National Football League Commissioner Roger Goodell spent most of his post-Super Bowl news conference Monday explaining why incomplete construction on several sections of temporary seats at Cowboys Stadium in Arlington, Texas, kept more than 1,000 ticket holders from using their seats.
The NFL and the Dallas Cowboys had 49 days between the Cowboys' last home game Dec. 19 and Super Bowl XLV, where the Green Bay Packers defeated the Steelers, 31-25, to prepare the stadium, yet could not complete the temporary seats in time.
"We put on the event," Mr. Goodell said. "This is the responsibility of the NFL."
Super Bowl week in North Texas began with snow and ice storms that, in conjunction with a taxi driver strike, paralyzed the city's transportation and canceled hundreds of airline flights. Snow and ice fell from the stadium roof, injuring seven people, and the threat of more falling debris closed gates and created massive security lines. Then came the incomplete seating sections and fans' reports of the NFL and stadium crew's inability to handle the situation.
The NFL realized last week that the lack of guard rails on stairways leading to temporary seats could threaten the availability of those seats for the game, executive vice president Eric Grubman said Monday. The Arlington Fire Department declared some temporary seats unsafe before the game, forcing 1,250 fans, many of them Steelers and Packers season ticket holders, to find new places to watch. Some were led to bars below field level to watch on TV and handed letters, unsigned and without letterhead, explaining the situation. Others were given different seats in the stadium, sometimes worse than those they purchased.
Andrew Vasey, an Indianapolis resident who has family in Pittsburgh and holds Steelers season tickets, paid $8,800 on StubHub for two tickets in section 425. When he got to his seats, ushers told him they were unavailable and directed him and other fans to a freight elevator full of racks of food. They were eventually sent to the Miller Lite Club, a bar below field level with no live view of the game.
"I likened it to the scene in "Animal House" where the fraternity guys were taking the pledges, the rejects they didn't want, to that one little room away from the party," he said.
He missed most of the first half, he said, and watched the second half from a standing-room-only platform on the upper level near the spotlights at the top of the stadium. Mr. Vasey works in airport design and management and said he often deals with certificates of occupancy and fire marshal regulations.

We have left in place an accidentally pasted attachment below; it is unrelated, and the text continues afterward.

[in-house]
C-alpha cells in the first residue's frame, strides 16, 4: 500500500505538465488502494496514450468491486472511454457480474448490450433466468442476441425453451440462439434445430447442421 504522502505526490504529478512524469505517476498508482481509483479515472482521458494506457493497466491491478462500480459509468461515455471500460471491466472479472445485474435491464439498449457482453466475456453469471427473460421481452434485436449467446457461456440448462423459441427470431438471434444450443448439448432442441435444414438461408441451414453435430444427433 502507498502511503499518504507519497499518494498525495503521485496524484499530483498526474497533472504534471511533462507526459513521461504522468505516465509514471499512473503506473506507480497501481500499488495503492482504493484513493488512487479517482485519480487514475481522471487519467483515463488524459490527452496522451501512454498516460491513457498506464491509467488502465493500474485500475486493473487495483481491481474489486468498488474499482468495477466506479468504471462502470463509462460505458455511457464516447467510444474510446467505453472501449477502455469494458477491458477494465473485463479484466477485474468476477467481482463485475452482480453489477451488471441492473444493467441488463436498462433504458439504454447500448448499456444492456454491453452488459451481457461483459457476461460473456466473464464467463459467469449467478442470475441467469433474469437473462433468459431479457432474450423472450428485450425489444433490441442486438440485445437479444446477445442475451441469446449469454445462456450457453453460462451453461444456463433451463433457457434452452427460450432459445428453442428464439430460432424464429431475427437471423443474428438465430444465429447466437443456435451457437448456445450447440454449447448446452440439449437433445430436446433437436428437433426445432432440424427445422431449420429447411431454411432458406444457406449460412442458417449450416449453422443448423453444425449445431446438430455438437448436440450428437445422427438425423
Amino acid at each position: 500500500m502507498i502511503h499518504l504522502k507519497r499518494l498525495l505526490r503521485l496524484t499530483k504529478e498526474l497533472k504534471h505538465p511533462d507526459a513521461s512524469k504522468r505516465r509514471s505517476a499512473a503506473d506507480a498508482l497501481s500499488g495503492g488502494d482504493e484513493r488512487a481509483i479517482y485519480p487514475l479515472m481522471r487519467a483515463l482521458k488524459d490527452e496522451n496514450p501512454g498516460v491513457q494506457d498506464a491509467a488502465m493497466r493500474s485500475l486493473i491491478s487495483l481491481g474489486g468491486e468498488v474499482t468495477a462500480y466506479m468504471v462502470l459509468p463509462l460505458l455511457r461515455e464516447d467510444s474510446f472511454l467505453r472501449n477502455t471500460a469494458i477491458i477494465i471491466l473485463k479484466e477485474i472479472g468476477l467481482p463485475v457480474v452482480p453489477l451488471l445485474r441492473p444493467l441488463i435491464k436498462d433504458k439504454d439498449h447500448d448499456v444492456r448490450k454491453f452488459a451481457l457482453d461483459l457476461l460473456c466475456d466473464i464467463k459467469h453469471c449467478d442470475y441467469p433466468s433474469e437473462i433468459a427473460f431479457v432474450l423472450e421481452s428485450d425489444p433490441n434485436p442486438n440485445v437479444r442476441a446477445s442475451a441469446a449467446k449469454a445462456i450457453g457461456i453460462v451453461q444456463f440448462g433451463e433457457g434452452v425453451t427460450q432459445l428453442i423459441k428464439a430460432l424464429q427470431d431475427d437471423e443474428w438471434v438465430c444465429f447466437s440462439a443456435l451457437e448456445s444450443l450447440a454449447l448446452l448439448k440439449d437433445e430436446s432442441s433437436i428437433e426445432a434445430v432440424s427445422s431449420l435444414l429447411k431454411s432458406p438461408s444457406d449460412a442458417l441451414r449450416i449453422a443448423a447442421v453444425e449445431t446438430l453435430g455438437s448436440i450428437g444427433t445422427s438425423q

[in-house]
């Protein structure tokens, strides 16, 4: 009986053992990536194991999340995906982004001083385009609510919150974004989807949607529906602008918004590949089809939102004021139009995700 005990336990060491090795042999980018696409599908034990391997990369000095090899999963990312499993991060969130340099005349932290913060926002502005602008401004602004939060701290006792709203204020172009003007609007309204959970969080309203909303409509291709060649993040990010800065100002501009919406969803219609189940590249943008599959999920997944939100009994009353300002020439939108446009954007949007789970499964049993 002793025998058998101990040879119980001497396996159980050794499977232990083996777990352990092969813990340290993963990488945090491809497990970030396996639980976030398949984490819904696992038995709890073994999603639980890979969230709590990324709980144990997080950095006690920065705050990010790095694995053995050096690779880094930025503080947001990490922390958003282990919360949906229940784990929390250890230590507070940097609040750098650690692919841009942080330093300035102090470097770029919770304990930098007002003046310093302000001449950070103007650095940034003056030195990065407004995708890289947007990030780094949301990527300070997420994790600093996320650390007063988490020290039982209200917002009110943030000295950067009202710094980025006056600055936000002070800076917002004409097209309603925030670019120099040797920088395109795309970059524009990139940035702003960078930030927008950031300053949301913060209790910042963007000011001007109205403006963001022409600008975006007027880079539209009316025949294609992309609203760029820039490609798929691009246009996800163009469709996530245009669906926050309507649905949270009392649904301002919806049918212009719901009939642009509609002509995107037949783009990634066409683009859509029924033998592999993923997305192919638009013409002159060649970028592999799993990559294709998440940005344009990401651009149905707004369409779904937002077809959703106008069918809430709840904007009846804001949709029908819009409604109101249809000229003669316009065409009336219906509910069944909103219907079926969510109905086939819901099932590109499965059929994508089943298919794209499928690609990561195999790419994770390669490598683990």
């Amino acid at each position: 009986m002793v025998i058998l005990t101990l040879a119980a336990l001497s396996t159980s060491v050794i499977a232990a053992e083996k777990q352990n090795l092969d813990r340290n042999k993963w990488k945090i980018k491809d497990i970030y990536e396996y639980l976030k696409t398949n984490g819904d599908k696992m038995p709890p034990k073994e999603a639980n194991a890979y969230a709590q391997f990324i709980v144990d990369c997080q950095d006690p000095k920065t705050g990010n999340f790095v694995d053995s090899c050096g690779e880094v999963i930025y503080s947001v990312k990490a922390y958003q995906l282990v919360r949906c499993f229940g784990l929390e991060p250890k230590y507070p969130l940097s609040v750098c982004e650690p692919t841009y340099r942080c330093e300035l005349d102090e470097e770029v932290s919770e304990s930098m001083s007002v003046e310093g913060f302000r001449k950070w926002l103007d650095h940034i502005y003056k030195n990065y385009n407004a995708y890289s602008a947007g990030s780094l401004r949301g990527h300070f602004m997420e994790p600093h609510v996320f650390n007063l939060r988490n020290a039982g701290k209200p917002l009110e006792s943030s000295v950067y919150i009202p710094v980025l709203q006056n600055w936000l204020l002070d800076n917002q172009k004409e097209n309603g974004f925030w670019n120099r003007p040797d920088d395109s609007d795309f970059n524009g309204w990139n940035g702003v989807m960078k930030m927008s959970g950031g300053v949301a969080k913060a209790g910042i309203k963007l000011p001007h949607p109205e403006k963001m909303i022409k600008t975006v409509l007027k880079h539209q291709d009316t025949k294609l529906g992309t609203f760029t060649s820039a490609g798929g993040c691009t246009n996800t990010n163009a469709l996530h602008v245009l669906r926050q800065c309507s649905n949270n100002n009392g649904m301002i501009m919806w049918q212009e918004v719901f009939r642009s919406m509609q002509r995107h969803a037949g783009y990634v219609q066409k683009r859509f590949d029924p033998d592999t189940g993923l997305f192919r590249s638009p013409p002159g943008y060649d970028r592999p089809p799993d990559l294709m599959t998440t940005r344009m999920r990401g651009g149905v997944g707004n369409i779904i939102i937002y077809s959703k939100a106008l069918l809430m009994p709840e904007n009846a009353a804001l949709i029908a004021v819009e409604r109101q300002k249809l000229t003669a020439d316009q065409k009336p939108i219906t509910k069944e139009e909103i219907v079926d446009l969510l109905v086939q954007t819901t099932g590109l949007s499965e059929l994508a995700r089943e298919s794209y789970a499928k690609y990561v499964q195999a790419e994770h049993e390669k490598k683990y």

"There shouldn't have been fire marshal decisions being made on the day of the event," he said. "That shows you that it wasn't done on time."
Mr. Grubman said the league knew the unfinished seating areas could be a problem in the middle of last week, but said, "We did not feel until game day that we had an issue where there was a distinct possibility that we wouldn't be able to accommodate fans."
Mr. Goodell said Monday that the league did not notify fans sooner because it did not know which sections, or how many fans, would be affected.
"The final work was completed in the afternoon of game day," Mr. Grubman said. The league did not further explain the reason for the uncertainty.
The NFL will provide the 400 affected fans with a refund of three times the face value of the tickets, or $2,400 for the $800 tickets, said NFL spokesman Brian McCarthy, as well as tickets to next season's Super Bowl in Indianapolis. The league also brought the ticket holders down to the field after the game and gave them free food and merchandise. The 2,000 fans in sections 426 to 429, who were delayed but could use their seats, will receive a refund, and the 850 fans in the 200 level whose seats were unusable were moved to "similar or better seats," Mr. McCarthy said.
The Steelers issued a statement late Monday saying the organization regretted the seating problems at the Super Bowl and directed Steelers season ticket holders to hold on to their ticket stubs and to contact the Steelers ticket office with their seat information. The statement said the Steelers will assist fans with further action through the NFL office.
Allan J. Block, chairman of Block Communications Inc., which owns the Pittsburgh Post-Gazette, said he and his guests, Norah Lawlor and Jeffrey Bradford from New York, were among those who entered the stadium and made their way to their seats only to be told they would not be able to sit there.
They first were taken to a lounge where they could watch the game on television but could not see the field.
"For $900 tickets, we would have been watching the game on TV as we could have anywhere," Mr. Block said.
When Ms. Lawlor protested, an usher took them to a handicapped seating area and placed folding chairs there.
"To see the monitor you had to look straight up and you could only see what was happening in the end zone," Mr. Block said.